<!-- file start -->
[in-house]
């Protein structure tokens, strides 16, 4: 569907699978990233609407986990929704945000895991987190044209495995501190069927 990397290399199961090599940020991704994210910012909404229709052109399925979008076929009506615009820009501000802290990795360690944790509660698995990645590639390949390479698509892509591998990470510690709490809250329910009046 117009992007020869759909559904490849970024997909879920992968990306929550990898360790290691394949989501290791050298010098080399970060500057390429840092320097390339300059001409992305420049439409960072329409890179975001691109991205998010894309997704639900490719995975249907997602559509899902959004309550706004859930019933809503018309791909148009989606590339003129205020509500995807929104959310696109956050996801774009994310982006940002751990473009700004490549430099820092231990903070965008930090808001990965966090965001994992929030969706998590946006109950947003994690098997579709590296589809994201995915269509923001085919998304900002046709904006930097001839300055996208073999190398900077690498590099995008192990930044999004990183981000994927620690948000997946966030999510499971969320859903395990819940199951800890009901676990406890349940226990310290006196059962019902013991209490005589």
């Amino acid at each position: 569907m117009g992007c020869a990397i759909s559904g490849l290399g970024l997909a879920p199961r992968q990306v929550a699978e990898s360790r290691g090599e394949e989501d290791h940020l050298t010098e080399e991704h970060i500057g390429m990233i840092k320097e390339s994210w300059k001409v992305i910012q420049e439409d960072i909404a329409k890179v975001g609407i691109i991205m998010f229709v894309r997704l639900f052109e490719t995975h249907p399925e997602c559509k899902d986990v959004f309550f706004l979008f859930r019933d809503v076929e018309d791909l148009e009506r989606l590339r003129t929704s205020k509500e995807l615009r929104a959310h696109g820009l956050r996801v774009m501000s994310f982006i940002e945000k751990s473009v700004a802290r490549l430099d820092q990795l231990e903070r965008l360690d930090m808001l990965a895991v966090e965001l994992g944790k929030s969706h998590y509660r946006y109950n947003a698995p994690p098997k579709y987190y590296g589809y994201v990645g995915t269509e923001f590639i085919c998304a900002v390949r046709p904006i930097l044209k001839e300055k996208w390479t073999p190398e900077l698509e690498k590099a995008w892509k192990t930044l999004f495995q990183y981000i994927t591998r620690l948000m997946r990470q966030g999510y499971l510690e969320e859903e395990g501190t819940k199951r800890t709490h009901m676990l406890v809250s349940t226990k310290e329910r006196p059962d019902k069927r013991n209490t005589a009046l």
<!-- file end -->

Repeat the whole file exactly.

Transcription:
[in-house]
């Protein structure tokens, strides 16, 4: 569907699978990233609407986990929704945000895991987190044209495995501190069927 990397290399199961090599940020991704994210910012909404229709052109399925979008076929009506615009820009501000802290990795360690944790509660698995990645590639390949390479698509892509591998990470510690709490809250329910009046 117009992007020869759909559904490849970024997909879920992968990306929550990898360790290691394949989501290791050298010098080399970060500057390429840092320097390339300059001409992305420049439409960072329409890179975001691109991205998010894309997704639900490719995975249907997602559509899902959004309550706004859930019933809503018309791909148009989606590339003129205020509500995807929104959310696109956050996801774009994310982006940002751990473009700004490549430099820092231990903070965008930090808001990965966090965001994992929030969706998590946006109950947003994690098997579709590296589809994201995915269509923001085919998304900002046709904006930097001839300055996208073999190398900077690498590099995008192990930044999004990183981000994927620690948000997946966030999510499971969320859903395990819940199951800890009901676990406890349940226990310290006196059962019902013991209490005589």
């Amino acid at each position: 569907m117009g992007c020869a990397i759909s559904g490849l290399g970024l997909a879920p199961r992968q990306v929550a699978e990898s360790r290691g090599e394949e989501d290791h940020l050298t010098e080399e991704h970060i500057g390429m990233i840092k320097e390339s994210w300059k001409v992305i910012q420049e439409d960072i909404a329409k890179v975001g609407i691109i991205m998010f229709v894309r997704l639900f052109e490719t995975h249907p399925e997602c559509k899902d986990v959004f309550f706004l979008f859930r019933d809503v076929e018309d791909l148009e009506r989606l590339r003129t929704s205020k509500e995807l615009r929104a959310h696109g820009l956050r996801v774009m501000s994310f982006i940002e945000k751990s473009v700004a802290r490549l430099d820092q990795l231990e903070r965008l360690d930090m808001l990965a895991v966090e965001l994992g944790k929030s969706h998590y509660r946006y109950n947003a698995p994690p098997k579709y987190y590296g589809y994201v990645g995915t269509e923001f590639i085919c998304a900002v390949r046709p904006i930097l044209k001839e300055k996208w390479t073999p190398e900077l698509e690498k590099a995008w892509k192990t930044l999004f495995q990183y981000i994927t591998r620690l948000m997946r990470q966030g999510y499971l510690e969320e859903e395990g501190t819940k199951r800890t709490h009901m676990l406890v809250s349940t226990k310290e329910r006196p059962d019902k069927r013991n209490t005589a009046l």